The right amount of mystery can do a game wonders. Throughout the elongated development of Johnathan Blow’s The Witness, a deep veil of mystique has surrounded the project. This week, that veil was finally pulled back and, in some respects, we’re none the wiser.
At it’s most basic level, The Witness is a game about navigating mazes. From coldest of openings, the gameplay is laid bare as you draw lines from point to point. It begins so simply within a vibrant location reminiscent of the PC classic Myst but it expands swiftly into something more complex. Puzzles introduce new rule sets and provoke considerably more thought as the game continues. You avoid obstacles, traverse critical paths and aim to satisfy prerequisites whilst also trying to reach the finish of each maze. Typically, you deal with a small grid but larger grids seem to offer a feeling of a graduation test. At times its perplexing and you’ll run the full spectrum of emotions from feeling dumbfounded to exceedingly smart. When it all comes together, you can’t help but smile.
There’s literally hundreds of puzzles to tackle and its a shame it lacks a flow. This feels partly down to the structure of the island. You’ve got a distinct opening area which is gated until you figure the first set of tasks but, once that gate opens, you’re free to roam. Leaving that up to the player can detract from some of the build but the game doesn’t really help when completing a set of puzzles leads to more puzzles. When times get tough, it’ll feel like a grind but there’s an awful lot to uncover within this title.
One thing the structure does allow for is the freedom to take a break and tackle something else. The world is beautifully landmarked and interconnected so getting lost is not an issue. This island is steeped in intrigue and operates with the puzzles in a very open manner. Similar to Fez, the answers will often be right there in front of you and you just need the right knowledge to decipher them. It’s a little more grounded and sensible than Phil Fish’s outright meta-madness but its taking the right cues to ensure the bright and varied locales serve a key purpose. I find myself looking at some of the vistas or the statues littered around town and wondering what it all means or is leading to. I’m hoping there’s some pay-off but the journey so far has been worth the effort.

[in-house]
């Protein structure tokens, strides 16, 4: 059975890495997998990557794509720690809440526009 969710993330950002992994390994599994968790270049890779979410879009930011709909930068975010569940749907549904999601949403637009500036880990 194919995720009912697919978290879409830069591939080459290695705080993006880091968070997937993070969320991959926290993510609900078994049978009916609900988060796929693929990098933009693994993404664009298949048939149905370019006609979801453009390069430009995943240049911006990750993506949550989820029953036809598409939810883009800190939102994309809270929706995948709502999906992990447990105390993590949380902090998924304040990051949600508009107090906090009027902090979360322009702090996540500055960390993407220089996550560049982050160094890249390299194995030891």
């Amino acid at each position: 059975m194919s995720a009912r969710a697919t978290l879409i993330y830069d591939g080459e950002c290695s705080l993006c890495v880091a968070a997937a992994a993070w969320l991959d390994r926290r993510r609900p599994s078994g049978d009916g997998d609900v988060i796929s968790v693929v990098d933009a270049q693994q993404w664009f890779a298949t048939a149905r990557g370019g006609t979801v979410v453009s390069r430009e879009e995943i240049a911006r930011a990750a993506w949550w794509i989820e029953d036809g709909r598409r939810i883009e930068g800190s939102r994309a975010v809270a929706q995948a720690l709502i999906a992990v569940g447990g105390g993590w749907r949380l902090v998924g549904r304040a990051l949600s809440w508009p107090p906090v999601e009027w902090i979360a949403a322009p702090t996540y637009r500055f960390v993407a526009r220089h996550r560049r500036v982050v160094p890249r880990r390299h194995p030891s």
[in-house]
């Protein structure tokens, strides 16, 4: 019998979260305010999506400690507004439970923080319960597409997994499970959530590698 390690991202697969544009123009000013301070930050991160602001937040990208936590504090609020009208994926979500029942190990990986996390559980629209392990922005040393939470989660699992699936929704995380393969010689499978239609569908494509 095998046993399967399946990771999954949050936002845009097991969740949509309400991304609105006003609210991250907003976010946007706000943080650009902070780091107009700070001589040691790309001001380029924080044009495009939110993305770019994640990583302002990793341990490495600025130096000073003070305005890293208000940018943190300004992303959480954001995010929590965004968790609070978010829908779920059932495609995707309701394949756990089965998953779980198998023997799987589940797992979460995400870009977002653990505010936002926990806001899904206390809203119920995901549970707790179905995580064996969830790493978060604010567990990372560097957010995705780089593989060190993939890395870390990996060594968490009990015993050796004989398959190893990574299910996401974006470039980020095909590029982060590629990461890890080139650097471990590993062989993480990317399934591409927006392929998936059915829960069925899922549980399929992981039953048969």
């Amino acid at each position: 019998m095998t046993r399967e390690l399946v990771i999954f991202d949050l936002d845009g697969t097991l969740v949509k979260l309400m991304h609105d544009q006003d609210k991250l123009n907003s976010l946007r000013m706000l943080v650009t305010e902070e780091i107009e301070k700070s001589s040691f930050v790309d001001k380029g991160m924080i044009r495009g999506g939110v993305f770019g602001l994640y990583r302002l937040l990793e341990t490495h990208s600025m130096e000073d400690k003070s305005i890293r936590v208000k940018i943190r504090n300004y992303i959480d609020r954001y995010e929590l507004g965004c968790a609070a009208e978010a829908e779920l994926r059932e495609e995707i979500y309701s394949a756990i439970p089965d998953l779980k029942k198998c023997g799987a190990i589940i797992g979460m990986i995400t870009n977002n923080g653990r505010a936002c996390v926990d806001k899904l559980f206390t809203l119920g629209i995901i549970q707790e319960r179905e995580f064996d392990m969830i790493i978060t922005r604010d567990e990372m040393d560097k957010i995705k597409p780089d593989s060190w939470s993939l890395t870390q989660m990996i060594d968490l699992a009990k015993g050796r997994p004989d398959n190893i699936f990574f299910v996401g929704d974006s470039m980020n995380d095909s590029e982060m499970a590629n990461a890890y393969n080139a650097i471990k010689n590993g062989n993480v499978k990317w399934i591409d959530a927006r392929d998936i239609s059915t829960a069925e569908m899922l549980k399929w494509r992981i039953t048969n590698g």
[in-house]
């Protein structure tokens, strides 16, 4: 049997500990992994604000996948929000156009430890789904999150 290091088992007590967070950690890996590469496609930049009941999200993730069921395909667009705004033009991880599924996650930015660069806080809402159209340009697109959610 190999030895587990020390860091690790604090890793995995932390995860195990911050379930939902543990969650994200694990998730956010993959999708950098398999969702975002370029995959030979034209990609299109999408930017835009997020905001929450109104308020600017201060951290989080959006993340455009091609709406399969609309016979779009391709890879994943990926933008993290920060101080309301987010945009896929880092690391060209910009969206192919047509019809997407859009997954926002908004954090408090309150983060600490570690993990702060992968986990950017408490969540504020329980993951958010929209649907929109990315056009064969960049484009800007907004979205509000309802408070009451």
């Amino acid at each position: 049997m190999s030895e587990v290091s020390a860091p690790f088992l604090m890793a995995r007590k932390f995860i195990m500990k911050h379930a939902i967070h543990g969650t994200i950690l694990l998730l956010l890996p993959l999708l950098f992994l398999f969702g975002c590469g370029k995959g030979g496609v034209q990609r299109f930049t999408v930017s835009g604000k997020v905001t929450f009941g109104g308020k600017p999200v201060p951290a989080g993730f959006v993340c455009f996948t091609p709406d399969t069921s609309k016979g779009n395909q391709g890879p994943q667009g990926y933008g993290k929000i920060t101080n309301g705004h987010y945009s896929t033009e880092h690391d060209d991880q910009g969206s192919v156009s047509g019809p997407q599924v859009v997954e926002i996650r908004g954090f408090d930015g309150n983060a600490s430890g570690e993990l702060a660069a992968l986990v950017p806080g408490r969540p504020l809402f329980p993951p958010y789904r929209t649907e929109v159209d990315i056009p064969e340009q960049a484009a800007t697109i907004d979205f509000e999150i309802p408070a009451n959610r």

For all this care and attention, there’s a couple of blemishes which are hard to ignore. In an effort to stop players brute forcing solutions, some previously solved puzzles will become undone when failing the next. It doesn’t happen often and I get that the puzzles are sequenced to instill a learning process for the player but it still feels like an unnecessary nuisance.
Unexpectedly, this is the first game I’ve ever played to give me motion sickness. Others have attributed it to the Playstation 4 version’s field of view settings and it seemed to afflict me in one specific area so, just be warned. The price may prove a point of contention for some. For me it’s not an issue. £30 for a game offering this much seems like a fair deal. Early estimates place this game as a 20-hour jaunt to unlock the game’s ending but that’s not including the time invested to beat the island’s eleven areas or the game’s 700-plus puzzles. The game is densely packed so feeling short-changed from a digital purchase is a lot harder to feel. The complaints I do have with this game feel minor on the grander scale.
I’m spending a lot of time thinking about The Witness’ numerous labyrinths and untold mysteries and I am looking forward to seeing how it resolves. If you are in any way curious, I would recommend this game to you in a heartbeat. Johnathan Blow and his team have followed up Braid with something which brings Myst’s formula successfully to the present whilst creating an experience which probably will stand apart with the passage of time.